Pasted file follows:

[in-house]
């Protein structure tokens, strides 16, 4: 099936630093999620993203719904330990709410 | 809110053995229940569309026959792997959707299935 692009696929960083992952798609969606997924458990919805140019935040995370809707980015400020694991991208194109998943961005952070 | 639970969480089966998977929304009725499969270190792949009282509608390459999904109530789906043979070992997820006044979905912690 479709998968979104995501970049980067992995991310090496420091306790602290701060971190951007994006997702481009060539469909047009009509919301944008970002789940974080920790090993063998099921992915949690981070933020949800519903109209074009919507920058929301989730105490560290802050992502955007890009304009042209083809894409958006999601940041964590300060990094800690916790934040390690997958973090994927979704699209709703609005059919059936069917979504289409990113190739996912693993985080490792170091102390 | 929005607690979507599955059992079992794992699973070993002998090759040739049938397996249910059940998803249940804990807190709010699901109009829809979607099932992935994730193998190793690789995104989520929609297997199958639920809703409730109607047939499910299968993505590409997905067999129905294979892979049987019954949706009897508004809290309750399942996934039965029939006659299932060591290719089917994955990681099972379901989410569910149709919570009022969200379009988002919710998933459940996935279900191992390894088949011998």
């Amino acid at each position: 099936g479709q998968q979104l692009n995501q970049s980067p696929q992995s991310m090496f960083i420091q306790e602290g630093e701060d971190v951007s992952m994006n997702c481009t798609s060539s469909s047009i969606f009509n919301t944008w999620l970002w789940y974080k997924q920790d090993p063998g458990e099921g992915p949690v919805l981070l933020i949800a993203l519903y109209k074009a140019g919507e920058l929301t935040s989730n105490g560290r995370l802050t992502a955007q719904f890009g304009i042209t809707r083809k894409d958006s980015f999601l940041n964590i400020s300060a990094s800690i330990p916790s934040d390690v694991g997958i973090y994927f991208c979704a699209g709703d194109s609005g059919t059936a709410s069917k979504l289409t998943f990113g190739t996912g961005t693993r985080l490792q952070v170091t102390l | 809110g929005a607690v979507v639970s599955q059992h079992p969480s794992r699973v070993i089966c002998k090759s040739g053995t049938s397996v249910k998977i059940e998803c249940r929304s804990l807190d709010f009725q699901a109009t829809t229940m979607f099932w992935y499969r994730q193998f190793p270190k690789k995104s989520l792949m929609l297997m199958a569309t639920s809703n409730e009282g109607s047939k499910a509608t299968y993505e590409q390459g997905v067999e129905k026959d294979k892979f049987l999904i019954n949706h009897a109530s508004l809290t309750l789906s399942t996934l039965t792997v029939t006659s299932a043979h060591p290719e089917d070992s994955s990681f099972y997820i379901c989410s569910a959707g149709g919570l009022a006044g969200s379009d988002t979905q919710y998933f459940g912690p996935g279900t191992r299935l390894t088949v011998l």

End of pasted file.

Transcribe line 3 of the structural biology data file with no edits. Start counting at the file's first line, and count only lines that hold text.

């Amino acid at each position: 099936g479709q998968q979104l692009n995501q970049s980067p696929q992995s991310m090496f960083i420091q306790e602290g630093e701060d971190v951007s992952m994006n997702c481009t798609s060539s469909s047009i969606f009509n919301t944008w999620l970002w789940y974080k997924q920790d090993p063998g458990e099921g992915p949690v919805l981070l933020i949800a993203l519903y109209k074009a140019g919507e920058l929301t935040s989730n105490g560290r995370l802050t992502a955007q719904f890009g304009i042209t809707r083809k894409d958006s980015f999601l940041n964590i400020s300060a990094s800690i330990p916790s934040d390690v694991g997958i973090y994927f991208c979704a699209g709703d194109s609005g059919t059936a709410s069917k979504l289409t998943f990113g190739t996912g961005t693993r985080l490792q952070v170091t102390l | 809110g929005a607690v979507v639970s599955q059992h079992p969480s794992r699973v070993i089966c002998k090759s040739g053995t049938s397996v249910k998977i059940e998803c249940r929304s804990l807190d709010f009725q699901a109009t829809t229940m979607f099932w992935y499969r994730q193998f190793p270190k690789k995104s989520l792949m929609l297997m199958a569309t639920s809703n409730e009282g109607s047939k499910a509608t299968y993505e590409q390459g997905v067999e129905k026959d294979k892979f049987l999904i019954n949706h009897a109530s508004l809290t309750l789906s399942t996934l039965t792997v029939t006659s299932a043979h060591p290719e089917d070992s994955s990681f099972y997820i379901c989410s569910a959707g149709g919570l009022a006044g969200s379009d988002t979905q919710y998933f459940g912690p996935g279900t191992r299935l390894t088949v011998l």